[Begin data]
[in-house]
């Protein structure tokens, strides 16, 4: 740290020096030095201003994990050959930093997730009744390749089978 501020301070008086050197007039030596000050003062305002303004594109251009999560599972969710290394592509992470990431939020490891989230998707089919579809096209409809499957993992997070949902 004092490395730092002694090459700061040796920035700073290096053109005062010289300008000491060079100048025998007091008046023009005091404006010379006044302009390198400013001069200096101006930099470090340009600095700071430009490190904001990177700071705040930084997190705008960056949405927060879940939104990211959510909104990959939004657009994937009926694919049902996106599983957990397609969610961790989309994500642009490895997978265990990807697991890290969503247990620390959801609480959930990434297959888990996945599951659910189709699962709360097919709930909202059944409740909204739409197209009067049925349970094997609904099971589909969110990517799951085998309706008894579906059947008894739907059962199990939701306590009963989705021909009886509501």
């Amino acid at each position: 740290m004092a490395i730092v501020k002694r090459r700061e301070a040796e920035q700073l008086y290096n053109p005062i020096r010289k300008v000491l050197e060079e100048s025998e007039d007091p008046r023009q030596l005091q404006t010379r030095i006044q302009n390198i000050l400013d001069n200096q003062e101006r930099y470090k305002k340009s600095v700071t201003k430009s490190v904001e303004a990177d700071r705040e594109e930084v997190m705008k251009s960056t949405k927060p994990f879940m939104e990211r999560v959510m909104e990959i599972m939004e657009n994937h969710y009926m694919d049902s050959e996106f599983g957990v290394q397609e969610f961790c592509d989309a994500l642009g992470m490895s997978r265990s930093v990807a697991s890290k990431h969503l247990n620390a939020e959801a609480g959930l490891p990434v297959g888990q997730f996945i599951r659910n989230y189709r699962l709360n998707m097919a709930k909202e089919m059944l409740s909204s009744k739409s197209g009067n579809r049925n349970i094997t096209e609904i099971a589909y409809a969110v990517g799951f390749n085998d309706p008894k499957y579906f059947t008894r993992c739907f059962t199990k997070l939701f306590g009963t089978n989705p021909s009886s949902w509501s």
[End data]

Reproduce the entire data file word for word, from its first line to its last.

[in-house]
């Protein structure tokens, strides 16, 4: 740290020096030095201003994990050959930093997730009744390749089978 501020301070008086050197007039030596000050003062305002303004594109251009999560599972969710290394592509992470990431939020490891989230998707089919579809096209409809499957993992997070949902 004092490395730092002694090459700061040796920035700073290096053109005062010289300008000491060079100048025998007091008046023009005091404006010379006044302009390198400013001069200096101006930099470090340009600095700071430009490190904001990177700071705040930084997190705008960056949405927060879940939104990211959510909104990959939004657009994937009926694919049902996106599983957990397609969610961790989309994500642009490895997978265990990807697991890290969503247990620390959801609480959930990434297959888990996945599951659910189709699962709360097919709930909202059944409740909204739409197209009067049925349970094997609904099971589909969110990517799951085998309706008894579906059947008894739907059962199990939701306590009963989705021909009886509501």
């Amino acid at each position: 740290m004092a490395i730092v501020k002694r090459r700061e301070a040796e920035q700073l008086y290096n053109p005062i020096r010289k300008v000491l050197e060079e100048s025998e007039d007091p008046r023009q030596l005091q404006t010379r030095i006044q302009n390198i000050l400013d001069n200096q003062e101006r930099y470090k305002k340009s600095v700071t201003k430009s490190v904001e303004a990177d700071r705040e594109e930084v997190m705008k251009s960056t949405k927060p994990f879940m939104e990211r999560v959510m909104e990959i599972m939004e657009n994937h969710y009926m694919d049902s050959e996106f599983g957990v290394q397609e969610f961790c592509d989309a994500l642009g992470m490895s997978r265990s930093v990807a697991s890290k990431h969503l247990n620390a939020e959801a609480g959930l490891p990434v297959g888990q997730f996945i599951r659910n989230y189709r699962l709360n998707m097919a709930k909202e089919m059944l409740s909204s009744k739409s197209g009067n579809r049925n349970i094997t096209e609904i099971a589909y409809a969110v990517g799951f390749n085998d309706p008894k499957y579906f059947t008894r993992c739907f059962t199990k997070l939701f306590g009963t089978n989705p021909s009886s949902w509501s």